Justice Department will send a watchdog to monitor San Juan County’s election

(Leah Hogsten | The Salt Lake Tribune) In this Nov. 16, 2017, file photo, Louise Rock, from the Oljato chapter of the Navajo Nation speaks at a hearing in Bluff, Utah. Navajos who once worried they'd have to drive hours to cast their ballots in Utah say a new settlement is a step forward as tribes challenge what they call discriminatory voting practices around the United States. The American Civil Liberties Union of Utah said Thursday, Feb. 22, 2018, the settlement that requires tribal-accessible polling places and Navajo-language help is a victory for voting rights. San Juan County, though, says they're committed to fair elections and took the steps themselves.

The U.S. Justice Department will send a watchdog to San Juan County on Tuesday to monitor polls in the rural southeast corner of Utah as it holds its first election under new boundaries meant to realign political influence there to those in the majority population: American Indians.

The announcement comes after months of tensions leading up to Election Day in the county, including accusations that the clerk’s office has purposely ignored the court-ordered redistricting, that hundreds of residents have received incorrect ballots and that a Navajo Democratic candidate wasn’t qualified to run for an open commission seat. Those issues have previously prompted the American Civil Liberties Union of Utah and the state elections office to pledge to send their own staff there to observe.

The county’s administrator, Kelly Pehrson, said Monday that he welcomed the oversight.

“San Juan County elections have been monitored by the DOJ for decades,” he said in a statement. “They have never found anything wrong with how San Juan County elections are administered.”

A federal judge ordered in December that the county conduct a special election under redrawn boundaries that give Navajos, who tend to affiliate as Democrats, a significant majority of voters in two of three commission districts and three of five school board seats. The decision was meant to reverse the historic political domination by whites there where the population is slightly more than half American Indian.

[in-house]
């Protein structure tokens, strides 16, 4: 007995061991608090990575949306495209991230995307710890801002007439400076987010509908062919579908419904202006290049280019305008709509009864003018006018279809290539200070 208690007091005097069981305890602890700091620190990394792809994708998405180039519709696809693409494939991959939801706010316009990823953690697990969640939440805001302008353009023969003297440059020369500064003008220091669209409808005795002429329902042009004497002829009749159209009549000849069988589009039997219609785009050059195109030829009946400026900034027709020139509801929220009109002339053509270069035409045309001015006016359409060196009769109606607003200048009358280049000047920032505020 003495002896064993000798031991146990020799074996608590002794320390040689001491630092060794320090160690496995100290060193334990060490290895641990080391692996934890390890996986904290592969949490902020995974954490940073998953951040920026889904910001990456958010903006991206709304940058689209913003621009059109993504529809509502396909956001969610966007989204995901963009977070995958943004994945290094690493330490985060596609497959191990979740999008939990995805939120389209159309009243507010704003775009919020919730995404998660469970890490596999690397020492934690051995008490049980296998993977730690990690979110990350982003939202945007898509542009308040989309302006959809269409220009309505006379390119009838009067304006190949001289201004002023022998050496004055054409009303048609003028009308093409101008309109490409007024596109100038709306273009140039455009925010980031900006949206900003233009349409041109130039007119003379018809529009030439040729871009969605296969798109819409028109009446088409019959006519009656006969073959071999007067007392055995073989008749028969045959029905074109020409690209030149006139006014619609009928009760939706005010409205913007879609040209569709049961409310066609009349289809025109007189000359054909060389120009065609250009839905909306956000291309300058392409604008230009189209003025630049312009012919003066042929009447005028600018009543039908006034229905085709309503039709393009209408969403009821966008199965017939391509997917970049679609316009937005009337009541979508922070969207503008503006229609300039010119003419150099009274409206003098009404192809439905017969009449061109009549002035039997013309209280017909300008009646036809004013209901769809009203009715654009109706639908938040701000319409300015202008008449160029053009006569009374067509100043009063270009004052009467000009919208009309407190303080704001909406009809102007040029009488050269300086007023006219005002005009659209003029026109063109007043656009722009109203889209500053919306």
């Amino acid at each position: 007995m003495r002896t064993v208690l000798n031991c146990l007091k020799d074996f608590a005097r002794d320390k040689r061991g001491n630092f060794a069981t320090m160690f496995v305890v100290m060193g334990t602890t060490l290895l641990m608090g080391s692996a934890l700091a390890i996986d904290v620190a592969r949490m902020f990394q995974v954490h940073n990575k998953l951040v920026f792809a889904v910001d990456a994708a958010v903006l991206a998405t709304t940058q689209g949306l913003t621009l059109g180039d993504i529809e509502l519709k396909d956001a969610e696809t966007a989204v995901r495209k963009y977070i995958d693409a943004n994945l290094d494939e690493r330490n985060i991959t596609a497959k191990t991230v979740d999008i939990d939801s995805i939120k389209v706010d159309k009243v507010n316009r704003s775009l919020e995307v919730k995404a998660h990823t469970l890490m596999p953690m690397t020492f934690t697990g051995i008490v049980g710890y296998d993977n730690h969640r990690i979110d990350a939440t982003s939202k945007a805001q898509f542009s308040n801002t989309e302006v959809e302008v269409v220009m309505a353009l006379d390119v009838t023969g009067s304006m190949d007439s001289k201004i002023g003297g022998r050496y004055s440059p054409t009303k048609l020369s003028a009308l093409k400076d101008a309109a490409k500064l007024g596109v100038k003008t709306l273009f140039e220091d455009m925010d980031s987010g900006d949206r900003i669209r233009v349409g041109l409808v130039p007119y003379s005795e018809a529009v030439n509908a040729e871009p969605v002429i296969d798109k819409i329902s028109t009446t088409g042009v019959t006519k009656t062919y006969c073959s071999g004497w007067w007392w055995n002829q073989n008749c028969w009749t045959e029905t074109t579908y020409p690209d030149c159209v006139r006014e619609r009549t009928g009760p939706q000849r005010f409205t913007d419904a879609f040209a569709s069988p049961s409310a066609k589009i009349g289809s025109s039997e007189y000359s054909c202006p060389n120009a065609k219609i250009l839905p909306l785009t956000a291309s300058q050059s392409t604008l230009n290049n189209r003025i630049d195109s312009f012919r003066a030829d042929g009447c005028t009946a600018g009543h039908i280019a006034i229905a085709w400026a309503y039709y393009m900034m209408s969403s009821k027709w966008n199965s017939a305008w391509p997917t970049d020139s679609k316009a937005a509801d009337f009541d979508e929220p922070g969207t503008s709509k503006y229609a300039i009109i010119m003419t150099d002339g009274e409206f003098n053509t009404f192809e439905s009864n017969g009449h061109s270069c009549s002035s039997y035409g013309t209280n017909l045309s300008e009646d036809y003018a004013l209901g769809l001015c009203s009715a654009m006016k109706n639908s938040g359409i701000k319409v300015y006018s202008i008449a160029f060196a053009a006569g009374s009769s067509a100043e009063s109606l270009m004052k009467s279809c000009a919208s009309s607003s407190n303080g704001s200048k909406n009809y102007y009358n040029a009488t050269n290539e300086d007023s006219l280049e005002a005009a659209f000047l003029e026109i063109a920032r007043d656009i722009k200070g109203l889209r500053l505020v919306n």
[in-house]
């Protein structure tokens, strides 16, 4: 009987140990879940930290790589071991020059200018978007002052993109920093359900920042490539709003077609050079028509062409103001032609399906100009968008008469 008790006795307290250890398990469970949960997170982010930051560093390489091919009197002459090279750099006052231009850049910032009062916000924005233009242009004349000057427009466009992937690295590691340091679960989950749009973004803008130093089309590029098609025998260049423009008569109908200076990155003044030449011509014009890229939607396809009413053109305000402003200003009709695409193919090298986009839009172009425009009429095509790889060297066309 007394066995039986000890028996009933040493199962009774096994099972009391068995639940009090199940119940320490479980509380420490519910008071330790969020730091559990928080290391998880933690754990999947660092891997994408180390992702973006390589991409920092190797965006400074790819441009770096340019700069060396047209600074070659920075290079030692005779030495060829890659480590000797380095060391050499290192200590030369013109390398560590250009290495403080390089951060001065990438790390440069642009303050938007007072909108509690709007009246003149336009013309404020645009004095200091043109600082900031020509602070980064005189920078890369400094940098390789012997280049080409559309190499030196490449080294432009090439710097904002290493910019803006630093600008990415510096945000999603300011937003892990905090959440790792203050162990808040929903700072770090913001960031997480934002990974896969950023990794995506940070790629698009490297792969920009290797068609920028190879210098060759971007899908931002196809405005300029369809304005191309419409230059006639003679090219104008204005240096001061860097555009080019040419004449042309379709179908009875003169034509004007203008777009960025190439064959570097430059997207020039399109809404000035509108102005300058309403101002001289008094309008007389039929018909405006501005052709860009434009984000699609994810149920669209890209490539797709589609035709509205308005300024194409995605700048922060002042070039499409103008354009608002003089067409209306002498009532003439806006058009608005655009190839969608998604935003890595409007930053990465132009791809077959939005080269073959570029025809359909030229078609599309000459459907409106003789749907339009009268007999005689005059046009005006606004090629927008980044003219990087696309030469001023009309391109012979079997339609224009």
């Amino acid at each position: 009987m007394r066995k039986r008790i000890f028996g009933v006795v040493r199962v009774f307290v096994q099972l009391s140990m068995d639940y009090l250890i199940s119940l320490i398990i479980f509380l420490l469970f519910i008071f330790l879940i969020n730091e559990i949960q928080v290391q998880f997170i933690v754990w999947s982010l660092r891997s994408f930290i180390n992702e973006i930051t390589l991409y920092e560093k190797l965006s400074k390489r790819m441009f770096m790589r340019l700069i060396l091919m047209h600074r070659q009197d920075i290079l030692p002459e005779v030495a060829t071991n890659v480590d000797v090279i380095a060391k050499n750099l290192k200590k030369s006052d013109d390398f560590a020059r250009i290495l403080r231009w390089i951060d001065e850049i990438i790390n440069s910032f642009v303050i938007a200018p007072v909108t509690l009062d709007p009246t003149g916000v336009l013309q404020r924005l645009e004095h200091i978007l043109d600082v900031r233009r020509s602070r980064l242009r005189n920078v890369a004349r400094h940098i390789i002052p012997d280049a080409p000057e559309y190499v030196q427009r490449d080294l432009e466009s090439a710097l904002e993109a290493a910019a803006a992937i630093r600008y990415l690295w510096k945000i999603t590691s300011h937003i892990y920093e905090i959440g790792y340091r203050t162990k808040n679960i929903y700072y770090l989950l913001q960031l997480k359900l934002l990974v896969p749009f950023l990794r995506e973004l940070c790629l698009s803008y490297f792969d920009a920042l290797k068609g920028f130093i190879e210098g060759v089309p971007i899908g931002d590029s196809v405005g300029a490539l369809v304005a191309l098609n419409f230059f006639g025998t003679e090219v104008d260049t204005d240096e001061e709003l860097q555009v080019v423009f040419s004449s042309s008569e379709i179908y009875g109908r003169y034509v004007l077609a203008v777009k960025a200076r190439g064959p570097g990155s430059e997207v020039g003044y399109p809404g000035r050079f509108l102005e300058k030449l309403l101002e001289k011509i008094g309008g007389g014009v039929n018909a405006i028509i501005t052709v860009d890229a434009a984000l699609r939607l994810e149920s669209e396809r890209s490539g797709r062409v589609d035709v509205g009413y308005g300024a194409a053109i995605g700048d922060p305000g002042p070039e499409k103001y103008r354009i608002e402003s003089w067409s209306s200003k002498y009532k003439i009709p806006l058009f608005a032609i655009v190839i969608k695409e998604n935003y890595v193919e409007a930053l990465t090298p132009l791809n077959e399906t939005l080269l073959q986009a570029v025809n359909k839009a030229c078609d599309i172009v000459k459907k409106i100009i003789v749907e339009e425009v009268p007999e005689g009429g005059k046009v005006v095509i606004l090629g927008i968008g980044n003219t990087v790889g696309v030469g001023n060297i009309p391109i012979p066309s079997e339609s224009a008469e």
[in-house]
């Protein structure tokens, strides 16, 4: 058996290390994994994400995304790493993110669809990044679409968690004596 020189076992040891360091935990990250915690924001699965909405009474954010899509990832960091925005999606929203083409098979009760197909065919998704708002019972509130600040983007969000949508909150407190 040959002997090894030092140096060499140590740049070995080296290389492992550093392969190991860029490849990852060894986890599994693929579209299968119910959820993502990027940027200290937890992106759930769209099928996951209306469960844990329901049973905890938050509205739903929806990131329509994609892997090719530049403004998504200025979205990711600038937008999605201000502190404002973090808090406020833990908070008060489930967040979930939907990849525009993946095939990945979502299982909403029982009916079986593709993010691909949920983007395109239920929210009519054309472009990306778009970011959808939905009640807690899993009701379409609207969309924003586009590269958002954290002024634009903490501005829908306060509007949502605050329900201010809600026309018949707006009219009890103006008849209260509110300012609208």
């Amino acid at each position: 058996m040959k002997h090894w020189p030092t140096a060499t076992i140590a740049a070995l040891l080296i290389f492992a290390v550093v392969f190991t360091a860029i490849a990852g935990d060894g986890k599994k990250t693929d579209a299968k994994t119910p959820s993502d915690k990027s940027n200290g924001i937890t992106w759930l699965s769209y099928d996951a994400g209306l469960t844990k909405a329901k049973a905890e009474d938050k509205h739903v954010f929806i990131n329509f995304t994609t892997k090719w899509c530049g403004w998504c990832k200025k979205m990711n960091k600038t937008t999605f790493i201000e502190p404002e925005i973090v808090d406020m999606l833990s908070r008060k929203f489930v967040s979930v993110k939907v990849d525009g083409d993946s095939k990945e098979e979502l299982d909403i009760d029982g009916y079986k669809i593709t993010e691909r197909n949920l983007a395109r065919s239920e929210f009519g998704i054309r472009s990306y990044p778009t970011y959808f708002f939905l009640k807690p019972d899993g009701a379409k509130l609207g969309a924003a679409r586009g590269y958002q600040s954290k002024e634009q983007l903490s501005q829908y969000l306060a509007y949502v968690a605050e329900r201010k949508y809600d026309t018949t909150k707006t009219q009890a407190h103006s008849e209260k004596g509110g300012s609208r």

But it has worried Republicans, who for three decades have been the dominant political party in the county and are now looking at potentially losing their hold over it.

Wendy Black, a GOP candidate who lost her bid at convention to run for the commission seat in District 2, for instance, filed a complaint against Navajo Willie Grayeyes, who is running for the same spot and won the Democratic nomination. She alleged he didn’t live in Utah and therefore couldn’t run.

County officials, most of whom are Republican, then booted Grayeyes from the ballot, saying they, too, couldn’t find his home within the Utah portion of the Navajo reservation. But a federal judge ordered them to put his name back on in August, saying the county clerk likely backdated evidence in the case.

With Grayeyes’ name on the ballot, San Juan County faces the possibility that its commission will feature two Navajo Democrats — both prominent backers of the former Bears Ears National Monument there that President Donald Trump slashed into two smaller designations last year.

A group of Navajo plaintiffs lost a bid to reopen the redistricting case this summer after saying many on the reservation didn’t receive ballots or got incorrect ones. The judge said the county was working to implement the order but that it would take time. Tuesday’s election will serve as the test of that.

San Juan County is one of 35 jurisdictions spread over 19 states where the Justice Department will send monitors from its Civil Rights Division for Election Day. Those staffers will be available by telephone to receive complaints and can be reached at 1-800-253-3931. They will gather information, according to a news release, on whether voters are subjected to different qualifications or procedures based on “race, color or membership in a language minority group.” They also will watch for violations of language provisions — which in San Juan include providing Navajo translations of the ballot.

“Voting rights are constitutional rights, and they’re part of what it means to be an American,” Attorney General Jeff Sessions said in a statement. “The Department of Justice has been entrusted with an indispensable role in securing these rights for the people of this nation."